The Whispers of War tells the story of three friends in Britain in 1939 dealing with the potential outbreak of war. Nora’s a socialite who works at the Home Office and is just an overall badass. Hazel is a matchmaker who is herself in an unhappy marriage. And Marie is a German expat afraid of being placed in an internment camp. The three friends band together to keep her safe.
Despite the subject matter, this is a fairly light read. The characters talk about internment camps and air raids, but apart from a couple of scenes, we don’t really get a sense of the danger they face. Rather, the focus is on the friendship between the women, and how having such a strong support system can help you survive even something as horrible as war.
I loved reading about the women’s lives and their friendship. Hazel is probably my favourite, mostly because she’s the quietest of the three, but she turns out to be the most badass in terms of what she does to protect refugees fleeing the Nazis. I also loved her love story, which is sad but also felt real. She’s a matchmaker who’s ironically in an unhappy marriage of her own, but the breakdown between her and her husband is more a drifting apart than an actual break. And I love how her actions to support the war efforts makes she and her husband begin to see each other in different ways.
Nora’s character arc wasn’t quite as developed for me. For a lot of the book, she seemed like the rich and powerful friend who had the clout to keep her friends safe in a tumultuous time. But I love the romance that develops between her and a co-worker. I found it sweet, and wish we’d seen more of it.
Marie was the main character of the three, and her situation drove a lot of the action in the second half. I had no idea there were internment camps for Germans during the war, and I guess I never really gave much thought to the discrimination they must have experienced at the time, regardless of their actual ideological distance from the Nazis. So I like that the author highlighted this totally new-to-me facet of World War II, which I don’t remember ever seeing before in other novels.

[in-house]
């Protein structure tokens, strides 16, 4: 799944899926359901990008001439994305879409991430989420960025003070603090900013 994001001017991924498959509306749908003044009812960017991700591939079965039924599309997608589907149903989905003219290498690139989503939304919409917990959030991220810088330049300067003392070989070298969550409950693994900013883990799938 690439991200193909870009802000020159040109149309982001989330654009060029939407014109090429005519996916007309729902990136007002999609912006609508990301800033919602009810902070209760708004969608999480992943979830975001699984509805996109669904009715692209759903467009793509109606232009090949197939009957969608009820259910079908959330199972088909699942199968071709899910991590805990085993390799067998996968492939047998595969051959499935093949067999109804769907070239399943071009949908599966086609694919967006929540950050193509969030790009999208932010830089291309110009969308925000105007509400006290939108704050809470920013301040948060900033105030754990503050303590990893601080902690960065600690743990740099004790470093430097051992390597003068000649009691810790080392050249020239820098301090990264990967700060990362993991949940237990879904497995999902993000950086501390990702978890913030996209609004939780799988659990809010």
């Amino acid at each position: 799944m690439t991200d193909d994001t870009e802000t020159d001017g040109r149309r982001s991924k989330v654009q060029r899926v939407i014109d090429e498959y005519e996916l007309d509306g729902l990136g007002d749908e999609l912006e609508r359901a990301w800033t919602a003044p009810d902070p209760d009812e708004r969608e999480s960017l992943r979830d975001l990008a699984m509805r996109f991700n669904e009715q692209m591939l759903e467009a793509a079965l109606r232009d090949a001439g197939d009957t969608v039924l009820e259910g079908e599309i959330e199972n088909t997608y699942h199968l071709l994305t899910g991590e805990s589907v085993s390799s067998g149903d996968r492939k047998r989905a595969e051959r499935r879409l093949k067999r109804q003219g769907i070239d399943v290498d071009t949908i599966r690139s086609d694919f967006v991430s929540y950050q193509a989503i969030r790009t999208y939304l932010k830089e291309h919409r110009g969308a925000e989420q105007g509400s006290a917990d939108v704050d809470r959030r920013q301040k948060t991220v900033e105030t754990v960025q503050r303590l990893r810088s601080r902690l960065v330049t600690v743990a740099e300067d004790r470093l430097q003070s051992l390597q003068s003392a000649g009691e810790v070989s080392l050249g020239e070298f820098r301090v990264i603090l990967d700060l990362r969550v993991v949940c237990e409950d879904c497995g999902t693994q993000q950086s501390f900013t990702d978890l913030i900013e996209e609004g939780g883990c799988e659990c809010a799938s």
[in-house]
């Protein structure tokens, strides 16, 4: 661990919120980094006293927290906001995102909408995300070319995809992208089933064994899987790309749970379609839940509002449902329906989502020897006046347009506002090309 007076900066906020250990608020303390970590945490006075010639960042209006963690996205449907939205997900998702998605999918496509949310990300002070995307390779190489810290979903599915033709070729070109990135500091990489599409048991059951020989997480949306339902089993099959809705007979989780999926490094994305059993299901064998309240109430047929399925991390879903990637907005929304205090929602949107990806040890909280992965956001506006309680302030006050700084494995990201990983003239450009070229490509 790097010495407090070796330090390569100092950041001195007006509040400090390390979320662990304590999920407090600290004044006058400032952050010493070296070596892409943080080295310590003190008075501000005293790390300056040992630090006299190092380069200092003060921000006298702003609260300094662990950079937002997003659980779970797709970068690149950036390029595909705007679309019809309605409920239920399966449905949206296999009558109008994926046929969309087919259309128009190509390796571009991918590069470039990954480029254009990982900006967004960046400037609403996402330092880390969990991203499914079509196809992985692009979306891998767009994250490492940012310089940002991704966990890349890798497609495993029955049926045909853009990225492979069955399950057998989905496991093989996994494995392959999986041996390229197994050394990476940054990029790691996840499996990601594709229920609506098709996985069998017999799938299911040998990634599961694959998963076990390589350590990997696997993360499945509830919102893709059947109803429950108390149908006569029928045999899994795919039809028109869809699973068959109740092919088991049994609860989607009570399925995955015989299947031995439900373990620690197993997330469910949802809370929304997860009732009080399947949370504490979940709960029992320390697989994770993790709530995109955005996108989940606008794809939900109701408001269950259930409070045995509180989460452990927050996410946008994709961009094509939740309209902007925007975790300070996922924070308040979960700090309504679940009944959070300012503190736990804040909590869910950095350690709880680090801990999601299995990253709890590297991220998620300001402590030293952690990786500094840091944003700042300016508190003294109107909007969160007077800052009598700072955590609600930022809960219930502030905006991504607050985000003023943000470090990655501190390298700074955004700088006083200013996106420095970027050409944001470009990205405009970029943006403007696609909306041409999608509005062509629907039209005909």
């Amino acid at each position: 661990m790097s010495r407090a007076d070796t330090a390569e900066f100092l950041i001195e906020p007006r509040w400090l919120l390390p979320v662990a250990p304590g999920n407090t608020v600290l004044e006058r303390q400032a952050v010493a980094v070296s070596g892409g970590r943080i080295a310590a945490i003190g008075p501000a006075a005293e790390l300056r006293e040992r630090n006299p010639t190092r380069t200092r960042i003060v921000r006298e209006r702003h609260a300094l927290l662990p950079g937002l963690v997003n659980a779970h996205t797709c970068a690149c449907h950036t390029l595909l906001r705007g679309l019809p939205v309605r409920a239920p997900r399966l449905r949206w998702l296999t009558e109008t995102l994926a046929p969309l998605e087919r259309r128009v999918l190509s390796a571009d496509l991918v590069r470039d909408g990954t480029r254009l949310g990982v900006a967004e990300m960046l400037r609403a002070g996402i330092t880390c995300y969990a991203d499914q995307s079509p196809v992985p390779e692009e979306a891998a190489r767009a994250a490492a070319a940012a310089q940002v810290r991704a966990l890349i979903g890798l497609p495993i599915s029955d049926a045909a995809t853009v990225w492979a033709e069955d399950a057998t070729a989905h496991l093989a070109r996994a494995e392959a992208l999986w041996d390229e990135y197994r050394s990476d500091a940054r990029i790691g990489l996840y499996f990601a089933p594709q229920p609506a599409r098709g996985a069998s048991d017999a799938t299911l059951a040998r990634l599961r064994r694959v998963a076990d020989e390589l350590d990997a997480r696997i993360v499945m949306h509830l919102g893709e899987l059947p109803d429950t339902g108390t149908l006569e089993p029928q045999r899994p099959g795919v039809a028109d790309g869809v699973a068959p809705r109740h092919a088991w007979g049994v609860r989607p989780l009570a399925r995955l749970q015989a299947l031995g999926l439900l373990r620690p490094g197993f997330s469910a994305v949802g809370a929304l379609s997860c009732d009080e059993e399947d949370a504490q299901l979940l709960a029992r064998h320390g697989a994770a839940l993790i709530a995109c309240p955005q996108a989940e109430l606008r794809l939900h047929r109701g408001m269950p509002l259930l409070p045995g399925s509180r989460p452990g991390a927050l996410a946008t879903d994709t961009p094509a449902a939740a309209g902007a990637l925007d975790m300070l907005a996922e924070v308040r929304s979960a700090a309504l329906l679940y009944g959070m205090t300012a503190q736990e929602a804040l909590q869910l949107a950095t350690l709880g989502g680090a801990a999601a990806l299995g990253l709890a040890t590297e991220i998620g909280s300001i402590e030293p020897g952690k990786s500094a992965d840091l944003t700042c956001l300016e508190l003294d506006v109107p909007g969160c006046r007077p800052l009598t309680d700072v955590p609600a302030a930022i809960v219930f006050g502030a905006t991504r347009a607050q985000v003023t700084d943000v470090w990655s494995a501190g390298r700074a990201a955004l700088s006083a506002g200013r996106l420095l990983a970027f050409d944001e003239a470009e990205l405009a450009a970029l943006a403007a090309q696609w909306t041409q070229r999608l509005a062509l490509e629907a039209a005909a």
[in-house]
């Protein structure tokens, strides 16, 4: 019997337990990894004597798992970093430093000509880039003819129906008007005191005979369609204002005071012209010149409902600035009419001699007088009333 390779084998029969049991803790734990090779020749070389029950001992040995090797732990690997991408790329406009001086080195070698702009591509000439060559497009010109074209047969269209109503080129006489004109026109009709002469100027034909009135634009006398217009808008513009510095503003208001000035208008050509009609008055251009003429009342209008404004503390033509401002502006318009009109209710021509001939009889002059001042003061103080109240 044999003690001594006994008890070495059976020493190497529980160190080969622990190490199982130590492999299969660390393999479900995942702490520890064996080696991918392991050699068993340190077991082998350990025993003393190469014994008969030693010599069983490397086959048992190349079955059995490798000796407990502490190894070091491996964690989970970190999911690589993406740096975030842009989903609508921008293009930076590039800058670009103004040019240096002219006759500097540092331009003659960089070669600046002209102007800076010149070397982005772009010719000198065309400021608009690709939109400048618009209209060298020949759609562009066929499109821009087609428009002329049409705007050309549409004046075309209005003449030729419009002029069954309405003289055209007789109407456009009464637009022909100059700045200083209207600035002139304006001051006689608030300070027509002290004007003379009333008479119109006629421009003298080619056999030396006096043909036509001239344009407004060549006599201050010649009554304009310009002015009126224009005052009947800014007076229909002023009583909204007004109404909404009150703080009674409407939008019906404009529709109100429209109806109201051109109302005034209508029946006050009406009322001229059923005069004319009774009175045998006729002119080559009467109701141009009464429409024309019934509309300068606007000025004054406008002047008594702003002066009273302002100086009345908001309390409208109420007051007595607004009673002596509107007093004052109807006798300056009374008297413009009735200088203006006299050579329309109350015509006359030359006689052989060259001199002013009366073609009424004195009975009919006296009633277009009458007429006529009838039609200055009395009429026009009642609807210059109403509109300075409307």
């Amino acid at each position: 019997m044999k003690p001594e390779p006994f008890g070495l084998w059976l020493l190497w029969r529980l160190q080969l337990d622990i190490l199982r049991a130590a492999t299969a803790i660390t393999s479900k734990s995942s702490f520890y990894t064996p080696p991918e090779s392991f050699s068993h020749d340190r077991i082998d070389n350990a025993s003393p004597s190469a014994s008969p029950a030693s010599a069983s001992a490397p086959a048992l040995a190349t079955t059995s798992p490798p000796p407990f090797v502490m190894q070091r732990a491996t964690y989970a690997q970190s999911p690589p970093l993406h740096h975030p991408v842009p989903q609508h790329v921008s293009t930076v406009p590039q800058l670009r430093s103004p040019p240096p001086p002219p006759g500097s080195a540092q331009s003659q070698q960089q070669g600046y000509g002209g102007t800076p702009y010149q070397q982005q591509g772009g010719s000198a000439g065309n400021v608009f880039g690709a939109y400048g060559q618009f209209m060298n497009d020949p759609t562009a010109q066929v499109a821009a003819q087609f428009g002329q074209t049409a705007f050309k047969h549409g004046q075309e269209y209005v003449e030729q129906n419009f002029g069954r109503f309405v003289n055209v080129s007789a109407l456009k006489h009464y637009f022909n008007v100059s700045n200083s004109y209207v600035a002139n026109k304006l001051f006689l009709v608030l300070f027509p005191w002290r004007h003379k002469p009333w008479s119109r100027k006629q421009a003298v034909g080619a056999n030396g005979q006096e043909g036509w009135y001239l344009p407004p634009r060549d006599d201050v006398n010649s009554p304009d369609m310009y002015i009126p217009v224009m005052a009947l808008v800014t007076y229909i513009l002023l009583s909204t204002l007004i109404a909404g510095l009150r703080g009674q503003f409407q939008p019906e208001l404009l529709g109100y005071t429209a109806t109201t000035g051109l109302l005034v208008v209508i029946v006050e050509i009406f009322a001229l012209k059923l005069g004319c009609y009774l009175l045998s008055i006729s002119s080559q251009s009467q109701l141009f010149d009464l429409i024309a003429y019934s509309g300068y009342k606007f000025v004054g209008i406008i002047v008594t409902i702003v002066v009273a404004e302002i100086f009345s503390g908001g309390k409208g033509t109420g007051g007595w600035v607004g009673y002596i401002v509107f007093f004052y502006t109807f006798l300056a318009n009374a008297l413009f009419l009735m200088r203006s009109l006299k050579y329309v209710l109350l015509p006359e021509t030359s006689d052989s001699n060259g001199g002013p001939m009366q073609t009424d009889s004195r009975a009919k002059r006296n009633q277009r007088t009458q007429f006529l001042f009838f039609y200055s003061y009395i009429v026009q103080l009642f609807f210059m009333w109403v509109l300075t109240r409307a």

That being said, I admit I didn’t really get much of a feel of the danger Marie was supposedly in. We’re told that some Germans could be sent to internment camps, but we aren’t given enough information about these camps to make them feel real. In contrast, of course, we’re very much aware of the horrific realities Jews went through during the same time period, and are therefore very aware of their absence in this novel. I get that it’s because the author wanted to focus on Marie’s situation as a German expat, but I couldn’t help thinking about how Jews had it much worse. There was a scene where Marie is hiding during an air raid, and is comforted by a Jewish German couple, and I couldn’t help thinking that their situation is a lot more dire than hers is.
As well, there’s a scene where Marie remains silent on a bus so other riders don’t hear her German accent — I love this detail, because it shows the fearful experience of trying to pass. But I also couldn’t help thinking of racialized communities who wouldn’t be able to pass as easily as Marie did.
I don’t mean to minimize the experiences of Germans like Marie who faced the threat of internment; I just wish it had been made more concrete. Or at least that the book didn’t so completely gloss over the horrific stuff the Nazis did, and the still somewhat privileged place Marie and her friends occupied in the world.
There was also a frame narrative, set in the present day and featuring Marie’s grandchild Samantha traveling to deliver a package to Nora after Marie’s death. It’s Samantha’s visit that prompts Nora to share the story of how she and Hazel worked to keep Marie safe during the war, but the frame narrative felt completely unnecessary. The historical story was much more compelling. I loved the relationships between the three women and also the romances they had.
Thanks to Simon and Schuster Canada for an egalley in exchange for an honest review.